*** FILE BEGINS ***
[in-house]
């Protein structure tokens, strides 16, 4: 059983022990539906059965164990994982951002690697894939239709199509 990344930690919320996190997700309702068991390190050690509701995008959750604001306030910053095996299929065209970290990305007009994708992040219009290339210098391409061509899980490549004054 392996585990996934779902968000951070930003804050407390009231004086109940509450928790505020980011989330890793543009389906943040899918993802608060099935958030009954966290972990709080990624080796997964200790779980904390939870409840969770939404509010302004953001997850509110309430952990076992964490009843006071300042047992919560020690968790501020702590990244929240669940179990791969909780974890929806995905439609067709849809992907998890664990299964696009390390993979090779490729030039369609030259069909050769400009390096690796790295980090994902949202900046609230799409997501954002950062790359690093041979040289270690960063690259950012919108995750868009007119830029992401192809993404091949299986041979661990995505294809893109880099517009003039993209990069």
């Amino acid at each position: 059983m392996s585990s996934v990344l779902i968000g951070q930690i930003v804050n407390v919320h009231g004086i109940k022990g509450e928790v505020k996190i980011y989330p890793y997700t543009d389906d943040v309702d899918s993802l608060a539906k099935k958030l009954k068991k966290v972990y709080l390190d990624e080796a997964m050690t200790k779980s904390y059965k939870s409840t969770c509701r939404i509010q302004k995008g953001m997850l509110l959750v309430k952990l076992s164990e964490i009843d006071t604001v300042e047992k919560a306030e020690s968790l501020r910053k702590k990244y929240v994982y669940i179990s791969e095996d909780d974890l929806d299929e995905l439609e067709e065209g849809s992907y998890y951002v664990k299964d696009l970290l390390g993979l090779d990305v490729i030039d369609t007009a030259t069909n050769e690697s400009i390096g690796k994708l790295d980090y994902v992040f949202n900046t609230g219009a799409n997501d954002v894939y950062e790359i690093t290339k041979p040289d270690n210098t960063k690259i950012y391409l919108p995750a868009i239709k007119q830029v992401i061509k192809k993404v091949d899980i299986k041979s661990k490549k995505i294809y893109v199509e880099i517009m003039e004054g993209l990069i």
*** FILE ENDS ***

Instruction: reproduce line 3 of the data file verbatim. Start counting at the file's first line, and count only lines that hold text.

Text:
């Amino acid at each position: 059983m392996s585990s996934v990344l779902i968000g951070q930690i930003v804050n407390v919320h009231g004086i109940k022990g509450e928790v505020k996190i980011y989330p890793y997700t543009d389906d943040v309702d899918s993802l608060a539906k099935k958030l009954k068991k966290v972990y709080l390190d990624e080796a997964m050690t200790k779980s904390y059965k939870s409840t969770c509701r939404i509010q302004k995008g953001m997850l509110l959750v309430k952990l076992s164990e964490i009843d006071t604001v300042e047992k919560a306030e020690s968790l501020r910053k702590k990244y929240v994982y669940i179990s791969e095996d909780d974890l929806d299929e995905l439609e067709e065209g849809s992907y998890y951002v664990k299964d696009l970290l390390g993979l090779d990305v490729i030039d369609t007009a030259t069909n050769e690697s400009i390096g690796k994708l790295d980090y994902v992040f949202n900046t609230g219009a799409n997501d954002v894939y950062e790359i690093t290339k041979p040289d270690n210098t960063k690259i950012y391409l919108p995750a868009i239709k007119q830029v992401i061509k192809k993404v091949d899980i299986k041979s661990k490549k995505i294809y893109v199509e880099i517009m003039e004054g993209l990069i």